As oil prices continue to fall amid the worsening coronavirus pandemic and an oversupplied crude market, Mexican state oil company Petróleos Mexicanos (Pemex) must make a choice between production and profitability, according to new analysis by Welligence Energy Analytics.

Assuming a $35/bbl Brent crude oil price, 78% of Pemex’s producing fields are cash flow negative, researchers said late Tuesday, a day on which Mexico’s crude oil export basket fell to $18.78/bbl, compared to an average of $55.63/bbl in 2019.

The Welligence team argues that Mexico should slash Pemex’s 2020 capital expenditure (capex) budget by 70% and redirect funds to the top tier fields; improve the fiscal regime for the bottom tier fields to avoid losing taxes by halting production; and announce “a massive farmout program by year-end.”

These measures “would improve cash flow immediately, allow Pemex to reduce losses on those bottom fields without losing tax revenue,” and improve Pemex’s liquidity via signing bonuses from the farmouts in order to reduce the 100% state-owned company’s crushing debt load, said Welligence’s Pablo Medina, vice-president of research.

Pemex, whose full-year financial losses nearly doubled to $18 billion in 2019, “faces a clear trade-off between profitability and production growth,” researchers said, adding, “maximizing positive cash flow generation should be the priority.”

Colombia’s 88.5% state-owned oil company Ecopetrol SA on Tuesday announced a $1.2 billion reduction in 2020 capital spend in response to the dismal market conditions, saying it plans to prioritize production and cash flow.

For Pemex to follow suit would “be a tough pill to swallow” for the López Obrador administration, “whose priority is production growth,” Welligence analysts said. However, “If handled correctly, Pemex could find itself on a healthier path that re-opens the door to outside investors.”

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The Welligence team divided Pemex’s portfolio of more than 200 onstream fields, which produce about 1.6 million b/d of oil, into three tiers.

Tier one includes 16% of fields, which are profitable even with new drilling, and which supply around 60% of production currently. These include Ku-Maloob-Zaap, Xanab and Tsimin.

Another eight percent of fields are in tier two, defined as fields which are profitable but cannot support new drilling, such as Ek-Balam, Ogarrio and Abkatun. These fields supply about 15% of production.

Finally, tier three fields, which account for 76% of the fields, are “cash flow negative regardless.” These include mature fields in the Tampico-Misantla basin, as well as the Chicontepec field.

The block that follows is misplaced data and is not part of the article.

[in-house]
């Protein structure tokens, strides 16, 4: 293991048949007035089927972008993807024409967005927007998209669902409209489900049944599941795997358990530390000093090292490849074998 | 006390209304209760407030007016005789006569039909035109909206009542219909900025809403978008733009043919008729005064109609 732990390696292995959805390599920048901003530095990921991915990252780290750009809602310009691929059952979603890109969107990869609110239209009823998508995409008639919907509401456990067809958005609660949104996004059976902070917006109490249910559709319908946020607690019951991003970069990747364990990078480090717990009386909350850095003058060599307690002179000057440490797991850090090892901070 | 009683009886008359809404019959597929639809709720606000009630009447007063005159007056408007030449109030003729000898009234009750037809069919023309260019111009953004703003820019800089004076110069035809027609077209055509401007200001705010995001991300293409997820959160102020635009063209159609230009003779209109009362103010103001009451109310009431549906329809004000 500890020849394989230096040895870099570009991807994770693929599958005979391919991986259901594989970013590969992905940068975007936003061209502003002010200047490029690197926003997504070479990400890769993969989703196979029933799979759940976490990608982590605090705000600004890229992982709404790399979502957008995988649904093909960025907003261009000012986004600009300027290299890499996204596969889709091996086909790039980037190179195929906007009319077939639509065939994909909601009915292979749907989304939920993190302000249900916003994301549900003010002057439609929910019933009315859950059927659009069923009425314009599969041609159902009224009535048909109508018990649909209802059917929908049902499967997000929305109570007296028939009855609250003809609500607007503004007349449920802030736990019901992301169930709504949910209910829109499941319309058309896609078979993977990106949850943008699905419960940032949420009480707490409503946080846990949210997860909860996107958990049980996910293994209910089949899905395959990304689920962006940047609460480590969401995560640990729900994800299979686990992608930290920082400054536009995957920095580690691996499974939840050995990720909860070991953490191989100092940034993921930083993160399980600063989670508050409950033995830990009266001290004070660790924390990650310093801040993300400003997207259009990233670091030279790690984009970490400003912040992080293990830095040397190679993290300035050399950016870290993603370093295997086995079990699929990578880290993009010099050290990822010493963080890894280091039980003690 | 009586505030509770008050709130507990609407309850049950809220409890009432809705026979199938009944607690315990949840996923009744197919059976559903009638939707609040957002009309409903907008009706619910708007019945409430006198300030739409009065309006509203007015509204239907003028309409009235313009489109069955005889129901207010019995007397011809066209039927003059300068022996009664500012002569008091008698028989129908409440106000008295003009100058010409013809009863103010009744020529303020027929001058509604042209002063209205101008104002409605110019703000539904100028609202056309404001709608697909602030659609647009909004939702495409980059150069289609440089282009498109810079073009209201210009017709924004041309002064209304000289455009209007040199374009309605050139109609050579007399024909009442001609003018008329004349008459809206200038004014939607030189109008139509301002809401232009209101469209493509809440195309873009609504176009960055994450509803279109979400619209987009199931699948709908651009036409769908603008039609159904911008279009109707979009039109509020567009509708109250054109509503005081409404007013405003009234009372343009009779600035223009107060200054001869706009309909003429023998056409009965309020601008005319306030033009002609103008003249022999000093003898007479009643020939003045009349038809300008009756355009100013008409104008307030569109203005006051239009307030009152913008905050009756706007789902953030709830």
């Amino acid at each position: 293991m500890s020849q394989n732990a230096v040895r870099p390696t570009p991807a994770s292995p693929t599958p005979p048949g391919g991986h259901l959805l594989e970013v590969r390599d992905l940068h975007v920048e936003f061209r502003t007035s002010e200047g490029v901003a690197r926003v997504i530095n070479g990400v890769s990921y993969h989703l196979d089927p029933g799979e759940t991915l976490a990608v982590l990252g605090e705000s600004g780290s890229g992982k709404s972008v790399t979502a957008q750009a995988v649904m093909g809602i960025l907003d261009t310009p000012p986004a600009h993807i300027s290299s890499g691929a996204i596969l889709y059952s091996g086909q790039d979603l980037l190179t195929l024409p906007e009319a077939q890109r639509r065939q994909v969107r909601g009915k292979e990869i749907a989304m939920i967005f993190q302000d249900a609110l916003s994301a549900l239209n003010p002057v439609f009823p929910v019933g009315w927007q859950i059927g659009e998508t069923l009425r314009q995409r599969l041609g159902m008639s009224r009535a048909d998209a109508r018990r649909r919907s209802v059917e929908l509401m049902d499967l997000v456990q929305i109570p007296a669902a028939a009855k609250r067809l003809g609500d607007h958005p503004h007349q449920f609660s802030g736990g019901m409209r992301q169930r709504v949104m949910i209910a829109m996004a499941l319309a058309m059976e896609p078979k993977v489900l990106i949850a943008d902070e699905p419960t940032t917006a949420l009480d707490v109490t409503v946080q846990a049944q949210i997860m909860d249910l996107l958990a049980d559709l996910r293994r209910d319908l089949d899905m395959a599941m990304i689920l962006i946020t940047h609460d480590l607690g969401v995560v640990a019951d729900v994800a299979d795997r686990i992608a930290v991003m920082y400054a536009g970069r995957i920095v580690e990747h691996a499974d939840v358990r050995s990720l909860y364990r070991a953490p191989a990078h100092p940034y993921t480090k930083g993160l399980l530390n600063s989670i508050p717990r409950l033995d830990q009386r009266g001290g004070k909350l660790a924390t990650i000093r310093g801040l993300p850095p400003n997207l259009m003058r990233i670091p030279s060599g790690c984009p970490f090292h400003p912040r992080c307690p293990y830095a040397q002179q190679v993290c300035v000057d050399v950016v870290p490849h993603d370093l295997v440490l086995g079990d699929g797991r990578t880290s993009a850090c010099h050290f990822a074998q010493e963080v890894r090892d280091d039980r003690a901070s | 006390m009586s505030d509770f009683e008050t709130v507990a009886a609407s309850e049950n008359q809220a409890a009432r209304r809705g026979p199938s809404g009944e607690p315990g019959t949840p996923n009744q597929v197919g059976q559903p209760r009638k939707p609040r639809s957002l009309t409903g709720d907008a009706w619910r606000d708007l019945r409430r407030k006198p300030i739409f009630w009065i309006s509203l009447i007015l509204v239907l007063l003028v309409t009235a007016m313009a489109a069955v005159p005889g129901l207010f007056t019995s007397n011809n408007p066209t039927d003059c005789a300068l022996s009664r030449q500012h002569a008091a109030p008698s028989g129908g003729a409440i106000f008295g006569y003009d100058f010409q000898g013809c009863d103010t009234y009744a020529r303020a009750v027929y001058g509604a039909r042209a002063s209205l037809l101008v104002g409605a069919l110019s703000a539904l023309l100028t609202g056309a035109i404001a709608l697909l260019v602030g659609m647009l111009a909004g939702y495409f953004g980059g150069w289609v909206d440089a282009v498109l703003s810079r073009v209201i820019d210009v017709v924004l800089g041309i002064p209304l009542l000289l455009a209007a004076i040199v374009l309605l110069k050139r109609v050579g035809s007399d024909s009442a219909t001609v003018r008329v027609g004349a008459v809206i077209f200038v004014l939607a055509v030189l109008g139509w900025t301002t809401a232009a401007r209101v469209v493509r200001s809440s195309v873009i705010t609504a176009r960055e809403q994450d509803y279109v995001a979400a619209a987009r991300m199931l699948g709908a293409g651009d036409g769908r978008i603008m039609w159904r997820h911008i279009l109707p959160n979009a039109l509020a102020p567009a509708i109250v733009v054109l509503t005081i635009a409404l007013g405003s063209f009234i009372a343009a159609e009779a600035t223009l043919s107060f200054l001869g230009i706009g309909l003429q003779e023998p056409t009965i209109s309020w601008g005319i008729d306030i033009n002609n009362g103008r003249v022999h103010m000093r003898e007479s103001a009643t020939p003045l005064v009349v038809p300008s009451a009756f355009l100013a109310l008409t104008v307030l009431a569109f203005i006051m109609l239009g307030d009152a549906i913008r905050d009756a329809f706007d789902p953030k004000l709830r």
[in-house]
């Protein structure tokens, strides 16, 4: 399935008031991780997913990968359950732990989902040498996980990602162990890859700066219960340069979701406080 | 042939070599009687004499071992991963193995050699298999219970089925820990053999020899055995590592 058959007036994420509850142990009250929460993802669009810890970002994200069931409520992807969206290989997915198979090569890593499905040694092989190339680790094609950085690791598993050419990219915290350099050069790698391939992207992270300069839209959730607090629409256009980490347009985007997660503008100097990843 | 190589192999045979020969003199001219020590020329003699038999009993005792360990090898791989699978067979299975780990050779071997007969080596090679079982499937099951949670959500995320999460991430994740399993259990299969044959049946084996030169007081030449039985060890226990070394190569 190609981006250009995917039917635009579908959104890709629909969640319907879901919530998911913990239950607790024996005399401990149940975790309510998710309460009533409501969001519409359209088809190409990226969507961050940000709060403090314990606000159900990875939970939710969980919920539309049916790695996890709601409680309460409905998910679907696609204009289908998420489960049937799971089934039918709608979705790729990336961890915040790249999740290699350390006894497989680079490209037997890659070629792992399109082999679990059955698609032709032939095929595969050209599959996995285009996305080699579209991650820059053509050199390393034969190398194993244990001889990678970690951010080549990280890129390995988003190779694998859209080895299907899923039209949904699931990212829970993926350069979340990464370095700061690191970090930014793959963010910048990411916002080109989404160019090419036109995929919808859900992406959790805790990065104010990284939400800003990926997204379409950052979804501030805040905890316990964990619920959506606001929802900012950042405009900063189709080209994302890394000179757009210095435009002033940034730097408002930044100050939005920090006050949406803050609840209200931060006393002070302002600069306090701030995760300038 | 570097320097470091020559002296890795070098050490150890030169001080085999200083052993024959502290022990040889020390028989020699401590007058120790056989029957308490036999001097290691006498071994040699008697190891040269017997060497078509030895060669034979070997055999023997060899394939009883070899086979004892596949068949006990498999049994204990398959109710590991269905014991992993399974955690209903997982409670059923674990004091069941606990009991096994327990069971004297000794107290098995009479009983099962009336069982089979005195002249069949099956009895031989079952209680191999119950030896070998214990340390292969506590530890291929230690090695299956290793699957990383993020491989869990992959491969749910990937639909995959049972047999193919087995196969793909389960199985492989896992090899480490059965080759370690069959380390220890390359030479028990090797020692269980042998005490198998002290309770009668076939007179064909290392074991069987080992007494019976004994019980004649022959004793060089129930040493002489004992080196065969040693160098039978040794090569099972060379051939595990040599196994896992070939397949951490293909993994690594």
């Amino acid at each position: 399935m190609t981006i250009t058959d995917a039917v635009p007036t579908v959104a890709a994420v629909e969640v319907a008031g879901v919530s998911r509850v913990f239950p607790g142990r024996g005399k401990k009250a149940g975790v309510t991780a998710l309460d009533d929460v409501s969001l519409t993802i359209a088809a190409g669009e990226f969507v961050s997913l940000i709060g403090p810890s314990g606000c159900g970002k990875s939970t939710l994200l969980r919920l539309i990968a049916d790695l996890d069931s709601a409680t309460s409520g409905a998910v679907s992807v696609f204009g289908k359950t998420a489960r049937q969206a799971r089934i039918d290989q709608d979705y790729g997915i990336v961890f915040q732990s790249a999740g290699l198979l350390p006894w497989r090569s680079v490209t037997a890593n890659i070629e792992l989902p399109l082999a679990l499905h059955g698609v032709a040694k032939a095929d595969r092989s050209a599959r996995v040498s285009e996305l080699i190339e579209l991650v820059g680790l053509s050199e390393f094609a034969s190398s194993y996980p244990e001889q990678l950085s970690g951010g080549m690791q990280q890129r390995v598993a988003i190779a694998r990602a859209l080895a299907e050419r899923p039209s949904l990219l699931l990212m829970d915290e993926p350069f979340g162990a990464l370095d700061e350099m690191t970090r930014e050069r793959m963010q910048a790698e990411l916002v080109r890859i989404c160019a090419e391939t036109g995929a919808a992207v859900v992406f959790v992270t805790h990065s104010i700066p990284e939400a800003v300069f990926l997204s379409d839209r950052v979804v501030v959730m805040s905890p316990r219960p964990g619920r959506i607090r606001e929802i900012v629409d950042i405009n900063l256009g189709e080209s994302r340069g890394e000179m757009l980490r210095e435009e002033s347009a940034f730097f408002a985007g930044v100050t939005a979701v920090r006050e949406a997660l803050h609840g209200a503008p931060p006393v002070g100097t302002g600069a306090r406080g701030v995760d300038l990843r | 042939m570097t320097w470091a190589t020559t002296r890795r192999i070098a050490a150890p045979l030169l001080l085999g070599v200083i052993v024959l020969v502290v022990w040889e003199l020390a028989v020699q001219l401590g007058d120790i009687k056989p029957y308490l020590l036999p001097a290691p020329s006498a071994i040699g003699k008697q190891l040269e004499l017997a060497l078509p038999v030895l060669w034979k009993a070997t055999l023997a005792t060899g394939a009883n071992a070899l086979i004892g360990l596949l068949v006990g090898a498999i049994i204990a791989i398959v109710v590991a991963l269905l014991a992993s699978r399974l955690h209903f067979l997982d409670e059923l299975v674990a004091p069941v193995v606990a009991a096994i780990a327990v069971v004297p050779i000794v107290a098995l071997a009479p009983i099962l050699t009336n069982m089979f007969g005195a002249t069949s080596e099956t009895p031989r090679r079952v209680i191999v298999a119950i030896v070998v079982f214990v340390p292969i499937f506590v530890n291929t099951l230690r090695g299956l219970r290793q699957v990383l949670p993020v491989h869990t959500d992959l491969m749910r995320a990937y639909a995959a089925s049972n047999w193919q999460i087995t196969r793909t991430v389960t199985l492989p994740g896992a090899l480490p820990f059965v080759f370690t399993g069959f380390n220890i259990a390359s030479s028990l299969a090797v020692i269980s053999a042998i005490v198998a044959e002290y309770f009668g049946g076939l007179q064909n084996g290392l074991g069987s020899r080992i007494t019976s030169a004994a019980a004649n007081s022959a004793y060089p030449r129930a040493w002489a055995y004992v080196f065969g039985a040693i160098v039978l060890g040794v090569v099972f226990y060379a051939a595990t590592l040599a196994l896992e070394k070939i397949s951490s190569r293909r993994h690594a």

The tier three fields supply 25% of production but absorb over 55% planned investment in 2020, analysts said, noting that these include most of Pemex’s priority fields, on which it has staked a plan to reverse declining production in 2020.

In a November note, Welligence said that 90% of those fields have a breakeven Brent oil price exceeding $50/bbl, and that only two — Ixachi and Xikin — “should be developed, if any.”

Welligence is proposing a “Lean Pemex” scenario in which capex is slashed from an $8 billion base-case scenario to $2.2 billion, with growth capex directed only to the most profitable assets, and less than 10% of the 400 planned development wells are drilled.

Tier two fields could continue producing, but with no additional drilling, while tier three fields “should be shut in, as their cash costs are higher than current oil prices.”

Although production would fall to under 1 million b/d, the plan would result in almost $450 million of positive cash flow, analysts said.

Although Mexico president Andrés Manuel López Obrador has effectively closed the country’s oil sector to new private investment, “the inevitable deterioration in the finances of Pemex, and therefore the government, could force change,” Welligence analysts said.

The team highlighted that Pemex only hedged about 15% of its 2020 production at a $49/bbl Maya crude oil strike price, independent of the finance ministry’s hedge of around 30% of production at the same strike price.

On Wednesday, Mexico employers association Coparmex urged a course shift at Pemex, citing that the Mexican basket price had fallen to its lowest level since 2002.

“The response from President López Obrador to the fall in the oil price has been, ”we must produce more,’ a decision that translates to greater losses,” Coparmex said, adding that the government must “put aside its obsession with refining oil,” a reference to the Dos Bocas refinery project that is projected to almost surely generate sizable losses for the state company.

“The López Obrador government must focus the efforts of Pemex on exploration,” the group said, and resume farmout tenders for acreage operated solely by Pemex in order to relieve the strain on public finances.

In a twist of irony, Wednesday marked the 82nd anniversary of the expropriation of Pemex by then-president Lázaro Cárdenas.

In a packed ceremony that took place as governments around the world closed their borders and ordered citizens to self-isolate in a frantic effort to slow the spread of the Covid-19 virus, López Obrador waxed nostalgic about the 1938 oil nationalization and criticized the 2013-2014 energy reform that opened Mexico’s oil segment to private investment.

He warned that although he will respect exploration and production contracts awarded under the reform, “the privatizing period is over,” signaling that Pemex farmouts are unlikely to resume in the near future.